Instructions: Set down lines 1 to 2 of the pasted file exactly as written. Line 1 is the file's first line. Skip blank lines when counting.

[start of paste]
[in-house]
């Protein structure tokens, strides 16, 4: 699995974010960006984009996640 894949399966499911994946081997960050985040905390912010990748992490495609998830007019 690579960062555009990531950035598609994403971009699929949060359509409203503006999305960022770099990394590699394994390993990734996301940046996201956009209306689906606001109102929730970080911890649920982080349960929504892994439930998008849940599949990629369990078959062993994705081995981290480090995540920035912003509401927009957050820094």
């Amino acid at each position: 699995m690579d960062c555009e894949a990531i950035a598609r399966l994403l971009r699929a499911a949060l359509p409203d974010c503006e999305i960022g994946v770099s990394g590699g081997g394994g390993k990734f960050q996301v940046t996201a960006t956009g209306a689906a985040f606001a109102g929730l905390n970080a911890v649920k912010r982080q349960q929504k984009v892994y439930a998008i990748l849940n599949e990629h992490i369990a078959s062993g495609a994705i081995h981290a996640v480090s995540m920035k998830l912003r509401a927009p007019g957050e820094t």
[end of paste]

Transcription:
[in-house]
């Protein structure tokens, strides 16, 4: 699995974010960006984009996640 894949399966499911994946081997960050985040905390912010990748992490495609998830007019 690579960062555009990531950035598609994403971009699929949060359509409203503006999305960022770099990394590699394994390993990734996301940046996201956009209306689906606001109102929730970080911890649920982080349960929504892994439930998008849940599949990629369990078959062993994705081995981290480090995540920035912003509401927009957050820094």